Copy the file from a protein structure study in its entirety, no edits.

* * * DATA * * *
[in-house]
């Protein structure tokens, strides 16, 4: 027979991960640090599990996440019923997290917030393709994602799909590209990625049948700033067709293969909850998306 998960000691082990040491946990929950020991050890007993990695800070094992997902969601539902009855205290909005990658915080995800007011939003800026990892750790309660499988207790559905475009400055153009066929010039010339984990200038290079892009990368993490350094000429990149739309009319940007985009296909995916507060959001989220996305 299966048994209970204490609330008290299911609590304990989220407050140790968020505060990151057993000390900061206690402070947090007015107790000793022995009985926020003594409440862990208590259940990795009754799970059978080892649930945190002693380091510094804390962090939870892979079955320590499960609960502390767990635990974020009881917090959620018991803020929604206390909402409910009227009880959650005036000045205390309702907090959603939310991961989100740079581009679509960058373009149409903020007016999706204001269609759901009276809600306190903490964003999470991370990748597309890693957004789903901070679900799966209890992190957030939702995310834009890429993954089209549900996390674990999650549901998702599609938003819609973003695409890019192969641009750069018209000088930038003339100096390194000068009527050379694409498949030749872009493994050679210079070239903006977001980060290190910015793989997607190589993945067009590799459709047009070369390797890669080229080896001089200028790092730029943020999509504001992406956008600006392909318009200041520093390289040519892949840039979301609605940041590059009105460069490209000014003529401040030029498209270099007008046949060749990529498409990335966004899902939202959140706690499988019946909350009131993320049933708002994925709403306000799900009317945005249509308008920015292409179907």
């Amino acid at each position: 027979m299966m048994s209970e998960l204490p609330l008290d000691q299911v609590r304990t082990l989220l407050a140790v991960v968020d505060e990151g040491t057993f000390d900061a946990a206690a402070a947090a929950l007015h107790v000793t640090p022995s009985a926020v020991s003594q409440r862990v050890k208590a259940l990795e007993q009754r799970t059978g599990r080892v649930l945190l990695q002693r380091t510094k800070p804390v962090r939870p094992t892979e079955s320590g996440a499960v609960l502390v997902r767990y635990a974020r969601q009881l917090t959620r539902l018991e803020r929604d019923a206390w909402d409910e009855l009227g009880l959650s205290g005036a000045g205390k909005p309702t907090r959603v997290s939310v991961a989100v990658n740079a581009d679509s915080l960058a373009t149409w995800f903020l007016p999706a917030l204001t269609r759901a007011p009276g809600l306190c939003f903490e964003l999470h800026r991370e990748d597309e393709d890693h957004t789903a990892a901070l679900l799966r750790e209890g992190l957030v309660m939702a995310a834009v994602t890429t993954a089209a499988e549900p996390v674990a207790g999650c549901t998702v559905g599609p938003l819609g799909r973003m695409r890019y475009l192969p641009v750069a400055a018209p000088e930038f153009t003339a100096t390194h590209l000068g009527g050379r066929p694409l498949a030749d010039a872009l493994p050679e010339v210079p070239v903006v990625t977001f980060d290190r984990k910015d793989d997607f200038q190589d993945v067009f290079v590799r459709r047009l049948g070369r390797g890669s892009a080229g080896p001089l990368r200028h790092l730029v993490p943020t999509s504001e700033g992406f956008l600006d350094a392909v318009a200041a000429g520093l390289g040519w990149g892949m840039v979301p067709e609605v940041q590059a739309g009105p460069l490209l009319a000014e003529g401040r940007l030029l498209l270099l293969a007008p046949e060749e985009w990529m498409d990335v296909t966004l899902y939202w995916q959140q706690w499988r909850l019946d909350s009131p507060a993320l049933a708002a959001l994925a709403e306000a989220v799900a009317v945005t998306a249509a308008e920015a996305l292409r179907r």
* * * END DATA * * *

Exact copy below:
[in-house]
């Protein structure tokens, strides 16, 4: 027979991960640090599990996440019923997290917030393709994602799909590209990625049948700033067709293969909850998306 998960000691082990040491946990929950020991050890007993990695800070094992997902969601539902009855205290909005990658915080995800007011939003800026990892750790309660499988207790559905475009400055153009066929010039010339984990200038290079892009990368993490350094000429990149739309009319940007985009296909995916507060959001989220996305 299966048994209970204490609330008290299911609590304990989220407050140790968020505060990151057993000390900061206690402070947090007015107790000793022995009985926020003594409440862990208590259940990795009754799970059978080892649930945190002693380091510094804390962090939870892979079955320590499960609960502390767990635990974020009881917090959620018991803020929604206390909402409910009227009880959650005036000045205390309702907090959603939310991961989100740079581009679509960058373009149409903020007016999706204001269609759901009276809600306190903490964003999470991370990748597309890693957004789903901070679900799966209890992190957030939702995310834009890429993954089209549900996390674990999650549901998702599609938003819609973003695409890019192969641009750069018209000088930038003339100096390194000068009527050379694409498949030749872009493994050679210079070239903006977001980060290190910015793989997607190589993945067009590799459709047009070369390797890669080229080896001089200028790092730029943020999509504001992406956008600006392909318009200041520093390289040519892949840039979301609605940041590059009105460069490209000014003529401040030029498209270099007008046949060749990529498409990335966004899902939202959140706690499988019946909350009131993320049933708002994925709403306000799900009317945005249509308008920015292409179907």
């Amino acid at each position: 027979m299966m048994s209970e998960l204490p609330l008290d000691q299911v609590r304990t082990l989220l407050a140790v991960v968020d505060e990151g040491t057993f000390d900061a946990a206690a402070a947090a929950l007015h107790v000793t640090p022995s009985a926020v020991s003594q409440r862990v050890k208590a259940l990795e007993q009754r799970t059978g599990r080892v649930l945190l990695q002693r380091t510094k800070p804390v962090r939870p094992t892979e079955s320590g996440a499960v609960l502390v997902r767990y635990a974020r969601q009881l917090t959620r539902l018991e803020r929604d019923a206390w909402d409910e009855l009227g009880l959650s205290g005036a000045g205390k909005p309702t907090r959603v997290s939310v991961a989100v990658n740079a581009d679509s915080l960058a373009t149409w995800f903020l007016p999706a917030l204001t269609r759901a007011p009276g809600l306190c939003f903490e964003l999470h800026r991370e990748d597309e393709d890693h957004t789903a990892a901070l679900l799966r750790e209890g992190l957030v309660m939702a995310a834009v994602t890429t993954a089209a499988e549900p996390v674990a207790g999650c549901t998702v559905g599609p938003l819609g799909r973003m695409r890019y475009l192969p641009v750069a400055a018209p000088e930038f153009t003339a100096t390194h590209l000068g009527g050379r066929p694409l498949a030749d010039a872009l493994p050679e010339v210079p070239v903006v990625t977001f980060d290190r984990k910015d793989d997607f200038q190589d993945v067009f290079v590799r459709r047009l049948g070369r390797g890669s892009a080229g080896p001089l990368r200028h790092l730029v993490p943020t999509s504001e700033g992406f956008l600006d350094a392909v318009a200041a000429g520093l390289g040519w990149g892949m840039v979301p067709e609605v940041q590059a739309g009105p460069l490209l009319a000014e003529g401040r940007l030029l498209l270099l293969a007008p046949e060749e985009w990529m498409d990335v296909t966004l899902y939202w995916q959140q706690w499988r909850l019946d909350s009131p507060a993320l049933a708002a959001l994925a709403e306000a989220v799900a009317v945005t998306a249509a308008e920015a996305l292409r179907r």